Sure, she loved his work; for crying out loud, she went goo-goo ga-ga over it. She'd probably love it even more if she wrote her own take on Paul's characters. Then it hit Paul: why doesn't she write her own story about Misery? She could write whatever the hell she wants about them. Let her fill in the gaps as she sees fit. Taking a deep breath, Paul finally found the right words to say. Now if only he could find the right words to write, that would be oh-so-lovely!
"Annie…I was thinking…"
"Hmm?" She looked at him, wondering what he was going to ask her. Her face was rigid, and he couldn't tell what she was feeling or thinking.
"Have you ever thought of writing your own Misery stories? You love Misery so much…" Paul held the wheelchair firmly, preparing himself for any outburst that might follow after he was done making his humble suggestion. "You probably have many great ideas up your sleeve." A little flattery couldn't hurt either.
"Oh, you fooler," Annie said in her stern, yet motherly tone. She offered him an impish grin. "I couldn't write as good as you even if I wished it on my dead mother's grave!"
"It wouldn't hurt to try," Paul urged. He kept his hands glued to the wheelchair. And if you wrote your own damn Misery stories, I wouldn't be held captive right now, forced to write Misery's Return.
Annie shook her head, pitying him. "I think it's best if I leave you alone right now. It'll allow you to concentrate better so that you can finish writing the best novel you've ever written. I know you can do it, Paul!" She went to the door, and before exiting, she blew him a kiss that he pretended to catch and plant on his cheek.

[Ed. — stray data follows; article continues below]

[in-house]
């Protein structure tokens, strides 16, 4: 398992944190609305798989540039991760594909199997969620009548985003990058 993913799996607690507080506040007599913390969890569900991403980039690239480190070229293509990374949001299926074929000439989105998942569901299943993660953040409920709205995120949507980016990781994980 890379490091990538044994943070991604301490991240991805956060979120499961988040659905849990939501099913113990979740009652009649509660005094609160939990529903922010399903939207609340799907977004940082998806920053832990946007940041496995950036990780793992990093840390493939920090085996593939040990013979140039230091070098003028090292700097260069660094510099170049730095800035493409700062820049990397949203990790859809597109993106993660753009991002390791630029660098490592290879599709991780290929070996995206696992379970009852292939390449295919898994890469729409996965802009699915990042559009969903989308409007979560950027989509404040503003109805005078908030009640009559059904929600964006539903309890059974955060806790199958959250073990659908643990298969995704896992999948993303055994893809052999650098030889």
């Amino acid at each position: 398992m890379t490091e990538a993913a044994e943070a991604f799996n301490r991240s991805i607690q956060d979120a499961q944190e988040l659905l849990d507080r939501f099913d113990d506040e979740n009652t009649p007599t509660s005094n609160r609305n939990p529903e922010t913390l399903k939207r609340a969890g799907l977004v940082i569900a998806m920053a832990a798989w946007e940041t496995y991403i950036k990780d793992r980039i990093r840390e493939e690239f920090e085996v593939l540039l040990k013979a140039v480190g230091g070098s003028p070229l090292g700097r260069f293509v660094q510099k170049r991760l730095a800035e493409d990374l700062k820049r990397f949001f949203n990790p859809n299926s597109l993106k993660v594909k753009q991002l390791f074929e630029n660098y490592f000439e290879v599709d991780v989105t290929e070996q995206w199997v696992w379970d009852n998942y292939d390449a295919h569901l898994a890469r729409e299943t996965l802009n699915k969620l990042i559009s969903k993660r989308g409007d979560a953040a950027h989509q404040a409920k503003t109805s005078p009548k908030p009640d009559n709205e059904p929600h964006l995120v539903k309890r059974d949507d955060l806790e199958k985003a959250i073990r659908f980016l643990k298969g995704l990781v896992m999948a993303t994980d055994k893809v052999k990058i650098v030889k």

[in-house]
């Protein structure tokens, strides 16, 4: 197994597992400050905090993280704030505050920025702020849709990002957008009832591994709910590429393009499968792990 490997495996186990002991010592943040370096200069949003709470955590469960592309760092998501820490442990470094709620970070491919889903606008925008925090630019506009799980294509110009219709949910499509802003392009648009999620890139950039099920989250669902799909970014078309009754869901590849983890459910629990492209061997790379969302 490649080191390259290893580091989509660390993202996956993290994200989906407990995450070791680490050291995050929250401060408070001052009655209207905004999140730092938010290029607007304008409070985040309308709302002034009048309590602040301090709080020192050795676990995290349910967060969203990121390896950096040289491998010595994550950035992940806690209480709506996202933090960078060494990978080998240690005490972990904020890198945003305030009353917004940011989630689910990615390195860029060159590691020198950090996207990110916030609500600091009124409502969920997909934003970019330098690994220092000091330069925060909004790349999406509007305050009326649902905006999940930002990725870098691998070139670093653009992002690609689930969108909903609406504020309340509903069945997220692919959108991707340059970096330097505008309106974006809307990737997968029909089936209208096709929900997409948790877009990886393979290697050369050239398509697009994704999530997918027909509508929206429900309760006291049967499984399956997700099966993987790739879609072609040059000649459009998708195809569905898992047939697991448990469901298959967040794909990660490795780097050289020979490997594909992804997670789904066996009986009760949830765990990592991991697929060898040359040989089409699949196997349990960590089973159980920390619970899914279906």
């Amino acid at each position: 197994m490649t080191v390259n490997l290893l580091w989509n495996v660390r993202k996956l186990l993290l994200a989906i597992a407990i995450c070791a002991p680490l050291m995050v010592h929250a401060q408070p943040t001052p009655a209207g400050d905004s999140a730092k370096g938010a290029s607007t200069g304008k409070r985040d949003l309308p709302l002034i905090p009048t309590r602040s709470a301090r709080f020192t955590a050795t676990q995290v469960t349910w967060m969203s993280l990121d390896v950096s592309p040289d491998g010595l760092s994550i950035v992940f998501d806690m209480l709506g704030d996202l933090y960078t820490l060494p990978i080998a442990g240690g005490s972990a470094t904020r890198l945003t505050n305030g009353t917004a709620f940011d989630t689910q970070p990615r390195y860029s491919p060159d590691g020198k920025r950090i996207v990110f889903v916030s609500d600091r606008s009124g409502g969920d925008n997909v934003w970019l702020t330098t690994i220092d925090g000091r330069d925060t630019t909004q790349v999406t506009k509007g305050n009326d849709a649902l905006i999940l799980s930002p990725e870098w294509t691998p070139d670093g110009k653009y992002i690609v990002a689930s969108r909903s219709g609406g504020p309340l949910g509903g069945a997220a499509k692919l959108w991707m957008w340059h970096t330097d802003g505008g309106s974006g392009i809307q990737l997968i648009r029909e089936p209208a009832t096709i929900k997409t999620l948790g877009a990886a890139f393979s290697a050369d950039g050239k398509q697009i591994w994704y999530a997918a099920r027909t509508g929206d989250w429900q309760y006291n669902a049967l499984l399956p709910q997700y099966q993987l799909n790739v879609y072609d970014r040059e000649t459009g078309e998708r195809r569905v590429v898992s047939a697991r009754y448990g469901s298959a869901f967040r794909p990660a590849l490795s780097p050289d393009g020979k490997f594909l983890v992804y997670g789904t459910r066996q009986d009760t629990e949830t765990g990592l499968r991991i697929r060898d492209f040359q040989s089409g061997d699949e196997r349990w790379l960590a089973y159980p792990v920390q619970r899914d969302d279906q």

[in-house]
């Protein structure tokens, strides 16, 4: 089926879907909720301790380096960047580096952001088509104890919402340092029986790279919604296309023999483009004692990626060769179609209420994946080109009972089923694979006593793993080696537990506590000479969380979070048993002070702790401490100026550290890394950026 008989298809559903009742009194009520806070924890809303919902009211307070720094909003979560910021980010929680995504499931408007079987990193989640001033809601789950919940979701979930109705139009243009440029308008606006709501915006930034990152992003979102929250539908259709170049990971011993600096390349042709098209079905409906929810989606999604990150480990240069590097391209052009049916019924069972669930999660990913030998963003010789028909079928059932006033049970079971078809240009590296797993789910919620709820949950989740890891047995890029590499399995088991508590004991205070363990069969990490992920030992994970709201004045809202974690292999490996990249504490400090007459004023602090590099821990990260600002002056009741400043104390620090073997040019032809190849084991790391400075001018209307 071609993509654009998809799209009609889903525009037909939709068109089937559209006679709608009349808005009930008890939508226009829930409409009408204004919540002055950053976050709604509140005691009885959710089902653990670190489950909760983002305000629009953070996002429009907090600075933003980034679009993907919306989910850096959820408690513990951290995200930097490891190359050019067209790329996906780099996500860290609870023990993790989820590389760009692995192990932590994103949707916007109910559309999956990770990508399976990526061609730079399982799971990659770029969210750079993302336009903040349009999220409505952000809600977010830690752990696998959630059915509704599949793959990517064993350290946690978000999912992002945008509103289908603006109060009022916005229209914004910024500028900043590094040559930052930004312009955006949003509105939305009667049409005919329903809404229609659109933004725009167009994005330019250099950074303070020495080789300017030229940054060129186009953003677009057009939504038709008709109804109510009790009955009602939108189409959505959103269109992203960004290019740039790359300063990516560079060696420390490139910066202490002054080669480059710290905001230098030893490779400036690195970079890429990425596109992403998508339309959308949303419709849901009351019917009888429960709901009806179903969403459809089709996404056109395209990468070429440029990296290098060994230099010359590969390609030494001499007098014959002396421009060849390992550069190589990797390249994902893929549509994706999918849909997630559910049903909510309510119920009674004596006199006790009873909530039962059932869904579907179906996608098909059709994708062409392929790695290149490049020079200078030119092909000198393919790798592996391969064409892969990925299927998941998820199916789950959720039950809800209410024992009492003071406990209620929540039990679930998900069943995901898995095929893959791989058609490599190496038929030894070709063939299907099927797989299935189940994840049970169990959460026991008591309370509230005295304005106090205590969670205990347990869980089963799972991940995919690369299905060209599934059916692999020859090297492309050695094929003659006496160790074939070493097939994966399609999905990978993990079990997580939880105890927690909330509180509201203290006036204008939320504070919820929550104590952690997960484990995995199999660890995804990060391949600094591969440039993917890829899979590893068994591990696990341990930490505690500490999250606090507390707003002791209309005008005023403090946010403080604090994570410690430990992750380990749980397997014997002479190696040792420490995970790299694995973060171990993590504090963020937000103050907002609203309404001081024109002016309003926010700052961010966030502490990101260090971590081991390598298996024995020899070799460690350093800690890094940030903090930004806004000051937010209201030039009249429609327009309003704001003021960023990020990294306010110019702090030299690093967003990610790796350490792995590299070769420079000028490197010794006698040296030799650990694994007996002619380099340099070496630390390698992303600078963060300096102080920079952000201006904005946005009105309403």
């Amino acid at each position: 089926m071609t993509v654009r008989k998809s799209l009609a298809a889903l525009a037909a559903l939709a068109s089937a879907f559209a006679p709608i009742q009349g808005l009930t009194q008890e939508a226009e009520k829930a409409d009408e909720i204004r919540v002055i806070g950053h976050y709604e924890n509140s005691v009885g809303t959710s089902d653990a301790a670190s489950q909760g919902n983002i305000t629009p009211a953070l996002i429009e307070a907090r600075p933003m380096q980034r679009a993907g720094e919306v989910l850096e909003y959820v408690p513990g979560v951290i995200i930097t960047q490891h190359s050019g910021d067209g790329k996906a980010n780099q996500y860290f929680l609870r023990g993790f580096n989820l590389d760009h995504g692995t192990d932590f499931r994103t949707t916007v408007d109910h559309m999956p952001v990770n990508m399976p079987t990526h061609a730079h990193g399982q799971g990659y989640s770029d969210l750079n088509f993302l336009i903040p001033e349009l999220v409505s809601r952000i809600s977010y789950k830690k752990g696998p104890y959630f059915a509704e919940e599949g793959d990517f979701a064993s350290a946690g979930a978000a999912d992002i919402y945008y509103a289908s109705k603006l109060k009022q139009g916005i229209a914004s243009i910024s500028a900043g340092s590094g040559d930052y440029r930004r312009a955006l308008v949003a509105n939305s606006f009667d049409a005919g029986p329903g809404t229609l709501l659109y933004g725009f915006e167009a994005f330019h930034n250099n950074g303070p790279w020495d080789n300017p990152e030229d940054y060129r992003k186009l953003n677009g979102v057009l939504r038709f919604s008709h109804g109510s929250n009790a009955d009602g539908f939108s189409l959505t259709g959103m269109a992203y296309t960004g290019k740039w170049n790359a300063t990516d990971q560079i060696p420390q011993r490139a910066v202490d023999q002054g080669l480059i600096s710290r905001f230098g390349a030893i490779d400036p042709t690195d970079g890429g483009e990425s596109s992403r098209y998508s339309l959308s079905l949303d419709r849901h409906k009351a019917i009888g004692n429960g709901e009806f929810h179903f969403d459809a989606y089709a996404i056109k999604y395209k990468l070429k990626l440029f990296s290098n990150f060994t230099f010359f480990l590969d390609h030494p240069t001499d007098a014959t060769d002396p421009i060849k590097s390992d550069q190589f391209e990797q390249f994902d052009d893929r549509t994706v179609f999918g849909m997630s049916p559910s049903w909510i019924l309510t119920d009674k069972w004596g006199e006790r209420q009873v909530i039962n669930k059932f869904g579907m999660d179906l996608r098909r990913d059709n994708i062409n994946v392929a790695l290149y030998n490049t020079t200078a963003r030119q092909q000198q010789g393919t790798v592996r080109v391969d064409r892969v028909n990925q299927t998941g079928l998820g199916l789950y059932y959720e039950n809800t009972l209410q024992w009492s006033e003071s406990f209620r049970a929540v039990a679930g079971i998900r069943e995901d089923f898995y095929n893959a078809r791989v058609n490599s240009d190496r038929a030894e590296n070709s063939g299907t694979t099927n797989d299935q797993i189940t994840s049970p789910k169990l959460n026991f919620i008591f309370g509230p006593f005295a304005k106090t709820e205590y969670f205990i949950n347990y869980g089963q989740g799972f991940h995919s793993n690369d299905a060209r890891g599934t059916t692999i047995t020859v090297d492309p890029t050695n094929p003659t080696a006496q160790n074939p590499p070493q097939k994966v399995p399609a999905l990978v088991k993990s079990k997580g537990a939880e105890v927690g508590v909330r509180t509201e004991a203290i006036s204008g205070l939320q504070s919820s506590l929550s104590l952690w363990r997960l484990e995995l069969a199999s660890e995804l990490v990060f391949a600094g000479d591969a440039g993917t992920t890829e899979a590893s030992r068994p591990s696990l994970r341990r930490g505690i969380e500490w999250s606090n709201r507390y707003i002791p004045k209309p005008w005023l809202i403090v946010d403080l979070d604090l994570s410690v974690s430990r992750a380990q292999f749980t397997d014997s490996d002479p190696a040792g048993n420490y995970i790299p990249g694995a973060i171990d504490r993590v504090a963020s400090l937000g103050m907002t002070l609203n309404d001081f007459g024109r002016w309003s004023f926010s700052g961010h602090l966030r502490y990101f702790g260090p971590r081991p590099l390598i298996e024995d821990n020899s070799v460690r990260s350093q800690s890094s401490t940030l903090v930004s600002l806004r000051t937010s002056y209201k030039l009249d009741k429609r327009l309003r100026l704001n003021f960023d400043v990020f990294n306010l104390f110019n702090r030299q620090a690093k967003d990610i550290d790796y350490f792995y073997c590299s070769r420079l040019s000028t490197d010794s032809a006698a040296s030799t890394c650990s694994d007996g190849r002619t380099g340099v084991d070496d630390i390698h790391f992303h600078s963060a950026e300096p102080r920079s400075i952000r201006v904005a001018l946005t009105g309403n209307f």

As soon as the door was closed and he was certain she was gone, Paul made a face as though he would puke his intestines through his mouth. Turning back to the typewriter, Paul rifted through the papers sitting in a neat stack. He picked one up and began reading it aloud before putting it down again. He rubbed his forehead again; the Novril was making him feel drowsy, but he had to write something—anything. Well, not just anything, but something good enough to please Annie. He sighed and picked up the paper again, scanning it thoroughly. Paul sighed heavily and looked outside the window, wishing he could be anywhere but the room he was imprisoned in.
He started wondering if people—his fans—actually wrote fiction about his novels. He had made the suggestion to Annie, well-meaning, but at the same time thinking she might free him if she wrote her own Misery stories. Fat chance, Paulie. He dismissed the idea of her writing her own stories, based on his earlier premise that Annie Wilkes simply didn't appreciate or understand how much depth went into writing.
There had to be others who wrote fiction about Misery Chastain's universe. Perhaps the fans would come up with a believable solution of how to link Misery and Lady Evelyn-Hyde. What if they were lovers? Paul nearly burst out laughing at the thought of it. He supposed fans would come up with any scenario. They might even write stories where Misery was the long lost daughter of Lady Evelyn-Hyde. Now that Paul thought about it some more, there were countless possibilities of what could be written.